Farm Ireland
Independent.ie

Sunday 21 January 2018

If your farm is flush with grass, good quality bales will add to winter silage

Pictured at the recent Tipperary Co-op AGM in Dundrum were: John Hunter, assistant general manager; Ted O'Connor, general manager; Matthew Quinlan, chairman; and Michael Dunlea, financial controller
Pictured at the recent Tipperary Co-op AGM in Dundrum were: John Hunter, assistant general manager; Ted O'Connor, general manager; Matthew Quinlan, chairman; and Michael Dunlea, financial controller

John Donworth

Another good week last week for making silage. We need many more of them but at least we got two of them and we must thank the Lord for small mercies.

Fields are in good shape after cutting, no damage done and crops were cut dry. Preservation should be okay.

However, many of the grass samples brought into the Teagasc office last week had sugar readings of two. At this reading, preservation would be an issue. These crops certainly needed a 24-hour wilt to concentrate the sugar levels.

Nitrogen readings were very low, just like the crops cut in the very fine week. Nitrogen levels have not been an issue at all in silage crops this year and this is a puzzle in itself. Will this fact impact on the crude protein content in the subsequent silage crop? Only time will tell.

A number of you will hope to take second cuts from fields cut last week. I presume you have such fields fertilised by now and that Saturday's rain washed in the fertiliser. Such fields should have received 80 units of nitrogen, 11 units of phosphate and 84 units of potash.

Crops fertilised last week will be due for cutting again around August 15-18.

This is later than ideal because it will impact on the amount of grass you will grow this autumn.

We will need an exceptional autumn to get good grass covers on fields where second cuts are this late. But we will deal with that when the time arrives.

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Fields have greened up quickly after first cuts. This is an indication that crops weren't as heavy as usual, but the fact that they have greened up quickly will add to second-cut yields.

Grass moved well ahead of cows last week and a number of you who hadn't been walking the cows' grazing area suddenly found cows were in very stemmy swards and the rotation length had moved out to 24/25 days.

June is an exceptionally difficult month on grass, and is made even more difficult when it grows in spurts and suddenly there is stemmy grass everywhere.

Stemmy grass and milk yield, particularly milk proteins, don't go hand in hand.

The grass plant is now in the flowering phase and controlling the amount of stem in the sward is a constant battle.

In essence, the grass plant has only three leaves and no matter how long you leave it, it still will have only three leaves. But the longer you leave it, the taller the plant gets.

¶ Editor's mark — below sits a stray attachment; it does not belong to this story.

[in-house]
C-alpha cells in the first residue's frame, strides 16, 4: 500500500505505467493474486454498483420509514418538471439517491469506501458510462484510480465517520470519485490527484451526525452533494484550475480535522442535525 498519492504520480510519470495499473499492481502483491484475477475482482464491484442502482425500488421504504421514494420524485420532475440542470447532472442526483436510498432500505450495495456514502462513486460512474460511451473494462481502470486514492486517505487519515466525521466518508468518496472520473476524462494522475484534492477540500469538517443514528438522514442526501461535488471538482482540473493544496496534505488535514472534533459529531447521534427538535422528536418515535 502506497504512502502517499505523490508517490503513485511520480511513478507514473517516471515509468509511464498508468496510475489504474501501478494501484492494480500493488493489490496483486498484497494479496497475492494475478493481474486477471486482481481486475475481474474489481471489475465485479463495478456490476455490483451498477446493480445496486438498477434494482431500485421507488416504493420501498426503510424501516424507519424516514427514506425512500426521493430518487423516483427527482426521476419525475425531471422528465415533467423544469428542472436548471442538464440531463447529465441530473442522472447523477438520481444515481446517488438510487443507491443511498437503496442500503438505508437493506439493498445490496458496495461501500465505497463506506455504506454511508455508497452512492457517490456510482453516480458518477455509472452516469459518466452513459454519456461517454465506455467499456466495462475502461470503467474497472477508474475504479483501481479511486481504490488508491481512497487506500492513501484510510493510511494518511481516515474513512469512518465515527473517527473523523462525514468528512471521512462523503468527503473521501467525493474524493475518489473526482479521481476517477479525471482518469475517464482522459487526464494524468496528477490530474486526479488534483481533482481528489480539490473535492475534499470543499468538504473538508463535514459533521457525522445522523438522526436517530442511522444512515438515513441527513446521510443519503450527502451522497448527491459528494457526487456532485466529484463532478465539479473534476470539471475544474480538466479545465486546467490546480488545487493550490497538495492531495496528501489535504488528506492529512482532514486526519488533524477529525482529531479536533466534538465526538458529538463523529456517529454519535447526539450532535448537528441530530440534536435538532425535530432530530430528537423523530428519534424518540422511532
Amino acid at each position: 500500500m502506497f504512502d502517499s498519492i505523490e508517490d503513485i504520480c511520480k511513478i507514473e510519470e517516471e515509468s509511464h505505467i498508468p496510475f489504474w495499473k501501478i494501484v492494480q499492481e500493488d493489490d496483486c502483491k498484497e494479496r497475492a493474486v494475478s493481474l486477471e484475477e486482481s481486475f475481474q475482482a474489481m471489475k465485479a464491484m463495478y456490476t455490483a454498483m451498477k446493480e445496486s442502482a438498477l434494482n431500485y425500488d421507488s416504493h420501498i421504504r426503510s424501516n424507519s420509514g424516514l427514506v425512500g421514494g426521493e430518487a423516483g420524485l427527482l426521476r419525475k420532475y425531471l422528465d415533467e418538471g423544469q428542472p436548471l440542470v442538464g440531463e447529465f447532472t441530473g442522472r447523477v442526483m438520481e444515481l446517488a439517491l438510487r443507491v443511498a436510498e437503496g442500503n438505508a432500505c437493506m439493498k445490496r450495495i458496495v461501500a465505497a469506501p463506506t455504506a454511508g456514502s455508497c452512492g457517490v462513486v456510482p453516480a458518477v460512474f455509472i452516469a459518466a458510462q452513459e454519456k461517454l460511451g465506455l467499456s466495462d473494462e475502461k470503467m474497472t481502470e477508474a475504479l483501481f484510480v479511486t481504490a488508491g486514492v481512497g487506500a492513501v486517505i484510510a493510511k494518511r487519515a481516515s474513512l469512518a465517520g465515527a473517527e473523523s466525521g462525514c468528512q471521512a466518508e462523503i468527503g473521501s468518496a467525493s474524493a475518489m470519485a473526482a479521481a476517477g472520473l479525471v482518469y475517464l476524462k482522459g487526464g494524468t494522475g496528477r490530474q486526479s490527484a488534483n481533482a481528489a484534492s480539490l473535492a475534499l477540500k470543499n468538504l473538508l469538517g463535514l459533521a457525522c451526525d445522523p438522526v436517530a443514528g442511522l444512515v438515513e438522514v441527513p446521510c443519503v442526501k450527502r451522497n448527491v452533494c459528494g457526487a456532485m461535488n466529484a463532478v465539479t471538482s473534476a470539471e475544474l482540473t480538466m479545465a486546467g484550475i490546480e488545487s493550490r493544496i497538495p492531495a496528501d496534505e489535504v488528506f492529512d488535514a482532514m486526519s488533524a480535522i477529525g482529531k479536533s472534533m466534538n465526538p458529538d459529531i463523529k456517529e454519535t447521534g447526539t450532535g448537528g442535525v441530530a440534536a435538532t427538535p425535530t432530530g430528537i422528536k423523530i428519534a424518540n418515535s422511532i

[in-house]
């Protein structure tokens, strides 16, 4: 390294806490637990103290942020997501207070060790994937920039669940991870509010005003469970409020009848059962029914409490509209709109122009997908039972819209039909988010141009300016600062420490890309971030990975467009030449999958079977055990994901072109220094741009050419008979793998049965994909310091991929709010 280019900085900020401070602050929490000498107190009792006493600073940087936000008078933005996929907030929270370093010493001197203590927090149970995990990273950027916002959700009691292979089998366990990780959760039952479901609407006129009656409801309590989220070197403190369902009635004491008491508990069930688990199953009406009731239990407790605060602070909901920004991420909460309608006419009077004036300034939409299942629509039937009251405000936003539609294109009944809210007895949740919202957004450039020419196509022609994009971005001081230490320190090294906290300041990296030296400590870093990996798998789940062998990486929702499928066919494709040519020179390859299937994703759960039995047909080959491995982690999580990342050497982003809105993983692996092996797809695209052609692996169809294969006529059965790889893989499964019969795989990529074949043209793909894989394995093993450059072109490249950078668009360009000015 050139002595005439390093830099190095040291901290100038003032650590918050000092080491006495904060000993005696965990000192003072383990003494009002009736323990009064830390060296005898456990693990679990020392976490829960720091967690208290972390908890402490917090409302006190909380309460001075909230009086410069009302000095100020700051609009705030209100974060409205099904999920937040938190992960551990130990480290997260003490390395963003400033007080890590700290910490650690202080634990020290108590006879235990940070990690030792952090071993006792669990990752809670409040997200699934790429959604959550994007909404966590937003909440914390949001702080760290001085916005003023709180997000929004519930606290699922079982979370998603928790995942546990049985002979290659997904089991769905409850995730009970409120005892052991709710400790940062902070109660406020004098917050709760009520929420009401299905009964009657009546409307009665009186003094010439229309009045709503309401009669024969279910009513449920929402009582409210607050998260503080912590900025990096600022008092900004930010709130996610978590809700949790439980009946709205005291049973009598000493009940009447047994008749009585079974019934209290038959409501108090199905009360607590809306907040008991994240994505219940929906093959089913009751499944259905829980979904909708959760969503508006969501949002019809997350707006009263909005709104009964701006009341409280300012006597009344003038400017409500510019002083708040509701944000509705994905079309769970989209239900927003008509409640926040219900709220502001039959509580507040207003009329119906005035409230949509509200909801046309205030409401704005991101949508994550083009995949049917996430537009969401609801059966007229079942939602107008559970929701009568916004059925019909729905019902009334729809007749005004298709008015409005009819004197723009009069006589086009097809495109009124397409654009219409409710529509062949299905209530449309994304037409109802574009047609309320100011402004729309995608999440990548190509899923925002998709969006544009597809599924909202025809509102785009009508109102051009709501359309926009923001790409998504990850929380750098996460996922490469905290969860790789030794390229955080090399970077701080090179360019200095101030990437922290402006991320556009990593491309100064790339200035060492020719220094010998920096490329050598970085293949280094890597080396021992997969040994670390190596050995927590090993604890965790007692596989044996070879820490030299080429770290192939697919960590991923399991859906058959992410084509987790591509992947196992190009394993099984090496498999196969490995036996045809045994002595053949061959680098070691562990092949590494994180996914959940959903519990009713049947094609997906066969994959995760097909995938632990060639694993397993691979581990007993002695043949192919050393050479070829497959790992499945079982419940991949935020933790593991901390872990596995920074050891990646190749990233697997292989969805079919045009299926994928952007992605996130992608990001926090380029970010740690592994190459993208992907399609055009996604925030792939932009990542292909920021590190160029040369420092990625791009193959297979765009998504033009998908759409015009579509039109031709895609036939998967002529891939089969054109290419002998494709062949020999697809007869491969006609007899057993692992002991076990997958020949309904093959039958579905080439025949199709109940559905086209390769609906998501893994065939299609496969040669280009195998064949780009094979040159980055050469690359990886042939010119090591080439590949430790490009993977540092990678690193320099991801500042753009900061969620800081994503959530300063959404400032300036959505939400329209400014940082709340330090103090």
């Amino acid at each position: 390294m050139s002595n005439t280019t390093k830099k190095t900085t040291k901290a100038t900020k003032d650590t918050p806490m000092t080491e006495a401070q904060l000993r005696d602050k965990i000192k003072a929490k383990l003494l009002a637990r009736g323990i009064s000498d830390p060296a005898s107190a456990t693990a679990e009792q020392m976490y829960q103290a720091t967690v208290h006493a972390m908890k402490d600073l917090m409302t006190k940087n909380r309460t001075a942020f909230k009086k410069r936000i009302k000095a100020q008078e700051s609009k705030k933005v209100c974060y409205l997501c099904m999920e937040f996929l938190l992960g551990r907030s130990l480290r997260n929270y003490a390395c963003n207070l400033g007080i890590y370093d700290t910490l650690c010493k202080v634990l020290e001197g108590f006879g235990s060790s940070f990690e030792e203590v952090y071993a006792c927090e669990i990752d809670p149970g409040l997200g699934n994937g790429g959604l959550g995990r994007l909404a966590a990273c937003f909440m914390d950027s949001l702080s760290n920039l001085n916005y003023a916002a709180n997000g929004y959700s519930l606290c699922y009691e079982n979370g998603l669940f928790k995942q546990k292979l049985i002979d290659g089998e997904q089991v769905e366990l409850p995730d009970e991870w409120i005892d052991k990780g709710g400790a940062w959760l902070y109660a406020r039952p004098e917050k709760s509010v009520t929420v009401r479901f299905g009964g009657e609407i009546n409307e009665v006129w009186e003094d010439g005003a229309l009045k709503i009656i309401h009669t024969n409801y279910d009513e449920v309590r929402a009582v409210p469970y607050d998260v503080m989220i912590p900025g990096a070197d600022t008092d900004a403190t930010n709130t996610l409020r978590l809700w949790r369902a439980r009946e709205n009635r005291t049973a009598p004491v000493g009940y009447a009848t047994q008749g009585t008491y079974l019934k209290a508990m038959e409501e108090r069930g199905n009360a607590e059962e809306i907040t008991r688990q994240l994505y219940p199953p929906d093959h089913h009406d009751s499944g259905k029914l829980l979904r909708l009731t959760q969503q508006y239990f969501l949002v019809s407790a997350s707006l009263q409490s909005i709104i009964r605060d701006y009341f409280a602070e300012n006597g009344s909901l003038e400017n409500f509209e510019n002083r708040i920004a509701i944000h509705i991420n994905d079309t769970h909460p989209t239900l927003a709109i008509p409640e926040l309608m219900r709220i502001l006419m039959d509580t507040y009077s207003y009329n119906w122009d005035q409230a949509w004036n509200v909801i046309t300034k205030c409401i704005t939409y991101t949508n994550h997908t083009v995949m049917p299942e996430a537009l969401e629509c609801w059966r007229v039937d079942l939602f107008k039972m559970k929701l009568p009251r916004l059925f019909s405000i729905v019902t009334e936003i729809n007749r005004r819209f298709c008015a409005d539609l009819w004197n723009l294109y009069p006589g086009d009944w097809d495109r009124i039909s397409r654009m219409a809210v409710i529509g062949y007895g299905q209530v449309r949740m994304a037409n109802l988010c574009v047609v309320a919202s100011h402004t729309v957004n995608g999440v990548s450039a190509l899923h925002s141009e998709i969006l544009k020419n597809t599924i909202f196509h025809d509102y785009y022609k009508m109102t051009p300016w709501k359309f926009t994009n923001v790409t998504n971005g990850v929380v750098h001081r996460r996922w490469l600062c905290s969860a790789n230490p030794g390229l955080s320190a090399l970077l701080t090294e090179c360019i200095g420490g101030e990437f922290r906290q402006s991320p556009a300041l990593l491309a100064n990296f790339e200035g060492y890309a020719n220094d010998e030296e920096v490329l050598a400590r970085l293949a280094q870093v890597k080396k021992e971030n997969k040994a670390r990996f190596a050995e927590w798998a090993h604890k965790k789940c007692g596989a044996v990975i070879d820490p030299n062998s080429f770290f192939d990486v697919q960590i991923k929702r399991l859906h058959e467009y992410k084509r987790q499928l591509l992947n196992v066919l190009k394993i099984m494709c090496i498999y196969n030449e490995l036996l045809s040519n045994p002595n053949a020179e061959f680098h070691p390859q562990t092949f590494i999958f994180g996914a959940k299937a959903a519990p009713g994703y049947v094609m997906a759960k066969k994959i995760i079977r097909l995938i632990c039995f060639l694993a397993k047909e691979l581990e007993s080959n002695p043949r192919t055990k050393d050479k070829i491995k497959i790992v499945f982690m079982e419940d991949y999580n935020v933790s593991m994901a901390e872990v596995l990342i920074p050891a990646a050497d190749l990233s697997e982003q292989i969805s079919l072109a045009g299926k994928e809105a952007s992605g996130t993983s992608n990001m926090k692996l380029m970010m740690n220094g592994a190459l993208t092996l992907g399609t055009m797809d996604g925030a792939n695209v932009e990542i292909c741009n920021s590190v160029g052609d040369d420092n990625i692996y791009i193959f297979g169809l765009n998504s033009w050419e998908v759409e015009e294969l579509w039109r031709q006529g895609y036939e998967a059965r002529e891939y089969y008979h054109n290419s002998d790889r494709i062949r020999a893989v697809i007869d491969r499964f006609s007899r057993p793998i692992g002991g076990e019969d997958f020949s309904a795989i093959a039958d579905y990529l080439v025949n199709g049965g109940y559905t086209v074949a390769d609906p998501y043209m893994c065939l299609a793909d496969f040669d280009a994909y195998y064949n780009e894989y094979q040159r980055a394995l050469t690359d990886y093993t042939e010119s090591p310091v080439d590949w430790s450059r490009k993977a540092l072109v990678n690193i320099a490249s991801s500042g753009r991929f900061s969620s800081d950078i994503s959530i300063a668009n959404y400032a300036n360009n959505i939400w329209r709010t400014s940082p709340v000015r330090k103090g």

If you don't do anything to control it, it will eventually push out a seed head at about 25 to 30 days. At that stage you have very much lost the battle to control it.

Seed heads can appear in a sward much earlier than 24 days. You can see them at even day 15 in the rotation, particularly if the grass plant comes under any kind of stress, such as drought or excessive rain. Grass quality, in this case, is very poor.

The trick is to graze the grass plant when it is only four-to-five inches high. At that height, the leaf-to-stem ratio is about 80pc and the dry matter digestibility 80-82. Grass of this height has a cover of 1,400-1,600kg of dry matter and it is seriously good quality material for feeding.

Get it wrong and you have more stem than leaf. With this type of material, grass dry matter intake declines. In other words, the cows eat less of it.

The first item of production to go is milk protein yield, all the way down to 3.2pc. This is very sensitive to grass quality. Next to go is milk yield. You will loose a litre of milk very quickly.

You will do even more damage if you ask the cows to clean out 24/25 day old grass. Don't ask them to clean out the dung pads, because if you do, you will drop half a gallon of milk.

A number of you are pre-cutting paddocks at the moment as an emergency measure to get grass quality back into line. It works well. The alternative is to top the paddock after the cows and at least one round of topping will be required to get grass quality under control.

Rotation lengths of 18 to 22 days are ideal at present. Very good growth rates are needed for 18-day rounds but you are better to be tight on cover at the moment rather than flush with grass. If you are flush with grass, good quality round bales will add to the winter silage stocks.

John Donworth is a dairy specialist and regional manager in Kerry and Limerick.

Irish Independent